The really clever technology here is not the electronic newspaper, but the roll-up screen on which it appears. It already exists, however, as one of the combatants in a battle that will decide the flat-screen technology of the future. At the Japan Electronics Show, held in Osaka in late October, three rival systems were on display as companies staked their claims for the multibillion-pound market. The takings for the winners will be vast, as wall-hanging televisions and slimline computer monitors, as well as portable devices such as electronic newspapers, become consumer essentials.
The cathode ray tube, used in most television sets, is more than 80 years old and is easily the best display technology when it comes to colour, brightness, contrast, resolution and price. But the CRT is also large, heavy and power-hungry. Little wonder that portable devices such as notebook computers and electronic organisers use other types of display systems.
The leading flat-screen technology is the liquid crystal display (LCD), first used in wristwatches and calculators, but now found in devices such as camcorders and notebook PCs. Sharp, the world's leading LCD producer, estimates that the global market for LCDs will be worth pounds 4bn in 1996. LCDs are small, thin, light and use little power. The best LCD screens are controlled by hundreds of thousands of transistors, which give very good picture quality. But these so-called active LCDs are difficult and expensive to produce - especially when the screen is larger than six inches across.
Isamu Washizuka, Sharp's senior executive director for LCD business, says that LCD prices are going down by 15 per cent per year, and that the yield rate (the number of fault-free LCD panels made during a production run) is "better than 50 per cent". Even so, large LCD screens are not cheap. Sharp markets a 14in LCD TV in Japan that costs around pounds 4,000. Samsung has produced a 22in LCD panel that took four years to develop and had a budget of pounds 13m. At Osaka, Sharp unveiled a 28in LCD prototype - the world's largest direct-view LCD screen. What is more, the company is developing a 42in version, due to be shown next year. Only lottery winners will be able to afford these, at least at first.
Sharp is also working on new forms of LCD screens. One of them is a plastic- based LCD that is flexible and could be used for an electronic newspaper; the idea would be to unroll the screen like a scroll. Sharp is also developing tougher LCDs that can withstand mechanical shock - anyone who has ever dropped a notebook PC and smashed the LCD screen will appreciate this development.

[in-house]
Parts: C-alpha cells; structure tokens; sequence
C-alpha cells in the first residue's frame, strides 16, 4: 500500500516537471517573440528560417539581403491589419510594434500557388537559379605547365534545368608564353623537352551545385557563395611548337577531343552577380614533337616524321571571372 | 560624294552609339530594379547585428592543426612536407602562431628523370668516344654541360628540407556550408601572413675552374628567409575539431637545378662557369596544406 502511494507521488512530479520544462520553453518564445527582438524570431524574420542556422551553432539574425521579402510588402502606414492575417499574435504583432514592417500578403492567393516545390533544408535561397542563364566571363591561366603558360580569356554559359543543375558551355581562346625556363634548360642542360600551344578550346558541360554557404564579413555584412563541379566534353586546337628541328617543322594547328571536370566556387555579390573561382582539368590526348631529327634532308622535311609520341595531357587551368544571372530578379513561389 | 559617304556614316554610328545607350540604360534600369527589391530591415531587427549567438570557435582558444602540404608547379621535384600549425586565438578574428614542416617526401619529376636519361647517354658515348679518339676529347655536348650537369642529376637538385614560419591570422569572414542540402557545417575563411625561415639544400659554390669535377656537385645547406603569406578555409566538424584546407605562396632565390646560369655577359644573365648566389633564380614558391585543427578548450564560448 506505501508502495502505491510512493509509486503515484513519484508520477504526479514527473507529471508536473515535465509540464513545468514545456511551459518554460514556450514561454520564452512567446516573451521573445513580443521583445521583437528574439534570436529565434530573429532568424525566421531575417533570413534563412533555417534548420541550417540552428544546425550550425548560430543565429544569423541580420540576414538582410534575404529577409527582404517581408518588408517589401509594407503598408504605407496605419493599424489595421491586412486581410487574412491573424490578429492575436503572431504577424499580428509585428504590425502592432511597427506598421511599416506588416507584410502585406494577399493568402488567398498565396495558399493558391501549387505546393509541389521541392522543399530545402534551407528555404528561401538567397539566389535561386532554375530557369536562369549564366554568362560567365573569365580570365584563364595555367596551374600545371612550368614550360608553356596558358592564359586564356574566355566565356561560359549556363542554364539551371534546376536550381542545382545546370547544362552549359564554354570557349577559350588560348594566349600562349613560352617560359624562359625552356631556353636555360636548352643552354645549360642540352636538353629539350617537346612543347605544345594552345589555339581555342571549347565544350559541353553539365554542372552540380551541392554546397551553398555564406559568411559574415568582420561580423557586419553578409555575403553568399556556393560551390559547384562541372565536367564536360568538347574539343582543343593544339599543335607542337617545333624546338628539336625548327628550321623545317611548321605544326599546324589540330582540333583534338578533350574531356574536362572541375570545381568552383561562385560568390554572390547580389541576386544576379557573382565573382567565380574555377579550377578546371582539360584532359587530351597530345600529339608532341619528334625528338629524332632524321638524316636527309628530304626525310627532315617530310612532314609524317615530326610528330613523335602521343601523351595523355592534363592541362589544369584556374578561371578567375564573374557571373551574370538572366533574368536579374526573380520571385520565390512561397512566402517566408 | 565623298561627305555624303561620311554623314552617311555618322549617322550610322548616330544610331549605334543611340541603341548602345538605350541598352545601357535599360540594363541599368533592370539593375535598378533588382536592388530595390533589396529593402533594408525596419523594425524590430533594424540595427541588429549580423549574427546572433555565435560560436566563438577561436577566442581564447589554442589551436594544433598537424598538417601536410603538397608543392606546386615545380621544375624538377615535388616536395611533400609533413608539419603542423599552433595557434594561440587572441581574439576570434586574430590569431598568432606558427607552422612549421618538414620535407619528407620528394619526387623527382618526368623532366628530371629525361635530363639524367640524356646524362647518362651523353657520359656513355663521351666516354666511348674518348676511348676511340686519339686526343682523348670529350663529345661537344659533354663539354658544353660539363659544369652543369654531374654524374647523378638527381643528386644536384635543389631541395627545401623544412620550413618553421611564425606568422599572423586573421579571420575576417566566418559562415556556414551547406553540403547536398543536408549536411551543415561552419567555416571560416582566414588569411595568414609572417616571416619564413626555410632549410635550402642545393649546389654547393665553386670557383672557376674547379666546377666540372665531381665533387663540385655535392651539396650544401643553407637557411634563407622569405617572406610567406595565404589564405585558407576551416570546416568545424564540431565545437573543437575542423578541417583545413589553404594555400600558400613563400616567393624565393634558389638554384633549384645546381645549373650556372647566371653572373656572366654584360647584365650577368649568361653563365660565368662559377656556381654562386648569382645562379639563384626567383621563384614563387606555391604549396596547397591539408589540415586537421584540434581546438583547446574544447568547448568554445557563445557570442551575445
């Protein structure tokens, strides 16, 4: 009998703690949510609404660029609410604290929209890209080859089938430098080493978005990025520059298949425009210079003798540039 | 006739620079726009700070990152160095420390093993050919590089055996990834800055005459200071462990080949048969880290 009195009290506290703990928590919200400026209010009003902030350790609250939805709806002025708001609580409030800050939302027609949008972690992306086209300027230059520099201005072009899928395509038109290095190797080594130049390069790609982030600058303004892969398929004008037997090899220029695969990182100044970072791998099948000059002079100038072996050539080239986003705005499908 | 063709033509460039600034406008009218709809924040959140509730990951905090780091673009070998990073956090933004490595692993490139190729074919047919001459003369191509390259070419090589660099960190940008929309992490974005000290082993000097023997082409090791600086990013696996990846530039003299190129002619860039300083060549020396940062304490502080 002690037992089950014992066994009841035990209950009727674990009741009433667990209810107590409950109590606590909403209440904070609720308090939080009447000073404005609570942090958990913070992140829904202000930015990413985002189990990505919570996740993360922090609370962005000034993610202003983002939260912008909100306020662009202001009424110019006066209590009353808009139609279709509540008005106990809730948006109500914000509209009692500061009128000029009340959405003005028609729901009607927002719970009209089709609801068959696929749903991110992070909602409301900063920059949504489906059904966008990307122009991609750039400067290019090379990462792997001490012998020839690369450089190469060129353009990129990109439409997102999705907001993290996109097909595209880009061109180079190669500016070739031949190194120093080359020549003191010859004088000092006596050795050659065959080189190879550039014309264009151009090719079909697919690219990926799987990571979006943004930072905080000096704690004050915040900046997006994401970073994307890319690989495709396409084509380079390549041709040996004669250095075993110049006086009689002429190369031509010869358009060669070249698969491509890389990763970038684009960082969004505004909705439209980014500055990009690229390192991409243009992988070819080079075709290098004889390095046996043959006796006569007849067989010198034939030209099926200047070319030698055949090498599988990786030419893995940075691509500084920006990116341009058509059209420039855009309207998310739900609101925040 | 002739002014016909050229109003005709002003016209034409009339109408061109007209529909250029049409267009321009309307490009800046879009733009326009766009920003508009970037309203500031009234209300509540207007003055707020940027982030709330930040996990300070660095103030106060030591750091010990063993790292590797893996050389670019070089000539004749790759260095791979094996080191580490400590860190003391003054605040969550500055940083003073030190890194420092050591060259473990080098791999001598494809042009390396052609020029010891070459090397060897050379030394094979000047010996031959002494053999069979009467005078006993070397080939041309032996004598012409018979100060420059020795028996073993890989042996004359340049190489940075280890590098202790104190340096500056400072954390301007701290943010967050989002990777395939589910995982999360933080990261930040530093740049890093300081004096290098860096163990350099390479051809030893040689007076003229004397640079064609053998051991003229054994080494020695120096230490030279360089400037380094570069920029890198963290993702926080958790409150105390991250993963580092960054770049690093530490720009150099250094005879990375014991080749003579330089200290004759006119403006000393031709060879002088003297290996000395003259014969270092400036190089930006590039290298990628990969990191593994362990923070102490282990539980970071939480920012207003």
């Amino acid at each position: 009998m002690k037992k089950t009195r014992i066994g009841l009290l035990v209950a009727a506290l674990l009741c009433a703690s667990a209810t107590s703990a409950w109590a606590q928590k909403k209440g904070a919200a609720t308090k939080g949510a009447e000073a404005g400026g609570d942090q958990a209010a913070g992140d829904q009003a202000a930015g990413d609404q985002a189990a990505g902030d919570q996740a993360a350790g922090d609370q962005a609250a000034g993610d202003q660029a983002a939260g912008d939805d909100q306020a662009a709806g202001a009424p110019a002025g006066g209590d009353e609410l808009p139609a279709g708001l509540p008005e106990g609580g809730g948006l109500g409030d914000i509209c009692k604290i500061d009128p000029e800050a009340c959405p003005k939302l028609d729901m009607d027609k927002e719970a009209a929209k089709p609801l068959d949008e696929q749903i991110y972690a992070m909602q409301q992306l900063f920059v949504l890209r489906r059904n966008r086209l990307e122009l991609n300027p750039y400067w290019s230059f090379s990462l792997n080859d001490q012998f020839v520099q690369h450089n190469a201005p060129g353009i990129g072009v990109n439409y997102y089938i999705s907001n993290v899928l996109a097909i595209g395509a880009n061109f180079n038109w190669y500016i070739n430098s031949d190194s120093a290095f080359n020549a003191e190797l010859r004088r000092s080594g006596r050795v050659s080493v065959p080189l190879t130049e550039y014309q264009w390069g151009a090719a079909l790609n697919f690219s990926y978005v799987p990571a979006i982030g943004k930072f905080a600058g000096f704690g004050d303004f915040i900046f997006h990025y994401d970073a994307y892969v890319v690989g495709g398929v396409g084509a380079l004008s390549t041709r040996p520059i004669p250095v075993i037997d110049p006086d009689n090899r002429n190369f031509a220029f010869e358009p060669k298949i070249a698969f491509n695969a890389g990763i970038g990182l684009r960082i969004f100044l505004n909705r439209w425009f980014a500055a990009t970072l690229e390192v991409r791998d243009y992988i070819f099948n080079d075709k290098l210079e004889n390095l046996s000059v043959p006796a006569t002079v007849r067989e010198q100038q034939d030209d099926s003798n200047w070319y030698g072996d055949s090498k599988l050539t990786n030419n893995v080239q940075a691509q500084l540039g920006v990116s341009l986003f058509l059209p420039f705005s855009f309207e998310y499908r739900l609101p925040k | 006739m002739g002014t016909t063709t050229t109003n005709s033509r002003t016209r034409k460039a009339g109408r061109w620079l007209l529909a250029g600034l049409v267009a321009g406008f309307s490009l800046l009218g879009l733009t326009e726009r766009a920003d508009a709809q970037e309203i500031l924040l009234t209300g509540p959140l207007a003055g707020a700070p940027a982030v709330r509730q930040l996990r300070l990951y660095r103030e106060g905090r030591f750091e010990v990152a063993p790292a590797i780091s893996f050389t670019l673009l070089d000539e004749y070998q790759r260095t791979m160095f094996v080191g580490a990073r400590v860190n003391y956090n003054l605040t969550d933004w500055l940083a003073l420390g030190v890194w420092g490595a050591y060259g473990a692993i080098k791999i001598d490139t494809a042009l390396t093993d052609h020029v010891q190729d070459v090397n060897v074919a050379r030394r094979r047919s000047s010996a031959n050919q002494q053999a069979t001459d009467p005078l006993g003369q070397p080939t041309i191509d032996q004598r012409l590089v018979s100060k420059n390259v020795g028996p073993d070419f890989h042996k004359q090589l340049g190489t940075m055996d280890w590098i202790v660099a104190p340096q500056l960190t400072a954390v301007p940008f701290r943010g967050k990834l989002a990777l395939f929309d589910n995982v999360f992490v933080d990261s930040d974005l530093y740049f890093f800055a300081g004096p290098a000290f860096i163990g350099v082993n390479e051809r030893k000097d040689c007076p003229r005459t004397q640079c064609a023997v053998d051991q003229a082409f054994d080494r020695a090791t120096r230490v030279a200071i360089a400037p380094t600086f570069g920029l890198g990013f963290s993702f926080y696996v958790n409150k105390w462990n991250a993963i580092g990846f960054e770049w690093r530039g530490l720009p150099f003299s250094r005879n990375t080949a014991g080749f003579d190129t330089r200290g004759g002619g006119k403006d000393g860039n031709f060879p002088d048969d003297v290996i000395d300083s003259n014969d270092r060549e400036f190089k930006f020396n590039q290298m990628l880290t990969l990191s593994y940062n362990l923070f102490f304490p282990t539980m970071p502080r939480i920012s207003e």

But other display systems are snapping at the heels of LCDs. One of these is the gas-plasma display. This works by passing an electrical current through a mixture of inert gases, which causes it to discharge and glow (a neon light uses the same principle). At the Electronics Show, Fujitsu, Panasonic, Pioneer and Mitsubishi were showing large plasma displays, some of which were 40in across. Supporters of plasma say that the technology is ideal for large screen displays. But on the downside, the picture quality is not as good as the best LCD systems.
A third system, which is a blend of LCD and plasma technologies, poses a more serious threat. The Plasma Addressed Liquid Crystal (PALC) system has been developed by Sony and the US electronics company Tektronix. PALC works in a similar way to conventional LCD displays, but with one crucial difference. Instead of controlling a display with thousands of transistors, PALC uses a plasma discharge. This makes it easier and cheaper to produce the displays, because unlike active LCDs, they do not have to be made under clean room conditions.
Sony's PALC sets, which will be marketed under the name of Plasmatron, are thin (around 4in deep) and wide (some versions will be up to 50in across). They will also be cheaper than other flat-screen systems, costing around twice the price of a conventional CRT set when they go on sale in Japan next year, Sony says.